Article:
Make your trucking business plan, and make the right moves. Being profitable and successful as a trucking company is not an easy job.
There are a lot of things that need to fall in the right place for your business to be successful.
Are you looking to improve your trucking business?
You need to be committed and dedicated for being successful in trucking. It takes an orderly step-by-step action to take the right decisions.
We have summarized eleven key steps for you to grow your new trucking business.
Whether it be finding the cost per mile or deciding the rate per mile. Whether it be working on your business model or controlling your fuel costs. Whether it be finding well-paid loads. Whether it be managing your cash flow.
Making all your business’ operating elements work in sync to create a well-oiled machine that automatically scales.
Here, the first four steps are crucial. Manage them correctly before your company is ready to handle growth.
We have also given 2 bonus steps to master to really find your growth ladder in the trucking industry.
- Step No.1: Writing your Trucking Business Plan:
- Step No. 2: Register your Business
- Step 3: Get a business license, permits, and insurance:
- Step No.4: Find out your rate per mile of your trucking business:
- Step No.5: Find out your cost per mile of your trucking business:
- Step No.6: Does your business model work:
- Step No.7: Control your fuel cost (and IFTA)
- Step No.8: Funding well paid or profitable loads
- Step No.9: Manage your cash flow to patch issues
- Step No.10: Select a Dispatch Service Partner
- Step No.11: Put the Legos together
- Bonus 1: Being ready for new trucking regulations
- Bonus 2: Being trucking tech-savvy
- Bonus 4: Using a Good Fuel Card:
Step No.1: Writing your Trucking Business Plan:
You as a trucker and owner operator feel like there’s no need to write a trucking business plan for your trucking business. Because your trucking operations are straightforward and simple.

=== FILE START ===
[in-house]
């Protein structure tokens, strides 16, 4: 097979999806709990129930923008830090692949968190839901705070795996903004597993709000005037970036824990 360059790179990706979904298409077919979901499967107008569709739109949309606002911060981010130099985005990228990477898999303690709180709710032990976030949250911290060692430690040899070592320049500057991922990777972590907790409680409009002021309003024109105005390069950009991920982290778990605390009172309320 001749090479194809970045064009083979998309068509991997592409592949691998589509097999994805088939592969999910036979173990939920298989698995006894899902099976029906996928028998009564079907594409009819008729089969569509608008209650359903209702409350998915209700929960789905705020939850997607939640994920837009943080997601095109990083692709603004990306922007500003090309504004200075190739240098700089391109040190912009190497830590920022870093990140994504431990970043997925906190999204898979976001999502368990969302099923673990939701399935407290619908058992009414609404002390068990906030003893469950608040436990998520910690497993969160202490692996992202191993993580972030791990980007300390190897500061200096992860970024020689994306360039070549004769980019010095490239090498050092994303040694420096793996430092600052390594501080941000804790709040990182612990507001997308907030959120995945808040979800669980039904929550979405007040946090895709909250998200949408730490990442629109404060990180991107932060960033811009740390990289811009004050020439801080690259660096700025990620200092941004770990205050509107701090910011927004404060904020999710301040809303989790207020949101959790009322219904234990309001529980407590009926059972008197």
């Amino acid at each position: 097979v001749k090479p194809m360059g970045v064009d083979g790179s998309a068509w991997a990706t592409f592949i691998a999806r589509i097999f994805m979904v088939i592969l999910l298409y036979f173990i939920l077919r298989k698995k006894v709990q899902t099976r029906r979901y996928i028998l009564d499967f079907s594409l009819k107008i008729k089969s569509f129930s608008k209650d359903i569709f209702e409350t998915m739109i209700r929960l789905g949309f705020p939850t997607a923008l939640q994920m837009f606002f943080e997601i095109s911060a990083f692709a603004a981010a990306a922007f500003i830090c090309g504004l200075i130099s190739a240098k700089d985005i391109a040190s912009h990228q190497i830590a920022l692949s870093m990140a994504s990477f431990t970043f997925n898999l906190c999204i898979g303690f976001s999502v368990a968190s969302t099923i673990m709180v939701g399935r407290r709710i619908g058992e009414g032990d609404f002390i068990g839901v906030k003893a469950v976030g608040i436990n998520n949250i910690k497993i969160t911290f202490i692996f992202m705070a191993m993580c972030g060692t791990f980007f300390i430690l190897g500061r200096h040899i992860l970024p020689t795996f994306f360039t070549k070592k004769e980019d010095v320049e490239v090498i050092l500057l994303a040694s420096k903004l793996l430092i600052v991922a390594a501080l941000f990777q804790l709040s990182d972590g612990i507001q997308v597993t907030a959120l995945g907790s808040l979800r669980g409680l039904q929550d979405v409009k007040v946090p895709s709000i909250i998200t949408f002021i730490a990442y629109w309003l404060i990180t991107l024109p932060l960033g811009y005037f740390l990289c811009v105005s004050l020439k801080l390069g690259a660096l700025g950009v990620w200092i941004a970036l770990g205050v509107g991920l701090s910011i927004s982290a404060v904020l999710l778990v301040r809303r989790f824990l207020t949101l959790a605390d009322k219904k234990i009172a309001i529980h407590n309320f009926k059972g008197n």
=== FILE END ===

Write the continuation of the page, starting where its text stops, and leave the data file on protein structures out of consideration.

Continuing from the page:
You can focus on the core parts of your company after putting your general freight business plan in black and white. A good trucking business plan lies down the reason why your company was founded, the capital required to kick start it, expense or overheads versus profitability projection, and other strategic numbers and details.
Your company’s trucking business plan is a blueprint on which you can lean and refocus on your overarching strategy to build your company when you are lost doing the daily dredge and dirty work of building your company.
You need to have a trucking business plan when you are applying for a business loan or working capital loan from any bank or funding institution. If you are applying for funding you need a solid business plan to show the bank or funding institution that you are serious.
Step No. 2: Register your Business
After writing a stable and solid general freight trucking business plan, you need to start the process of registering your company with the local or state government.
There are different business entities available for you to pick from while starting a company. These entities differ in personal liability protection, taxation methods, ownership structures, and other technical details.
You can look into One Person Company (OPC) if you are a single owner or Limited liability Partnership (LLP) if you have 2 owners working as partners or look into Limited Liability Companies (LLC) if you wish to have more than 2 owners. All these company types give you to protect your personal assets.
You can choose either One Person Company or Limited Liability Partnership, these work best for small truckers and owner-operators trying to start their own enterprise.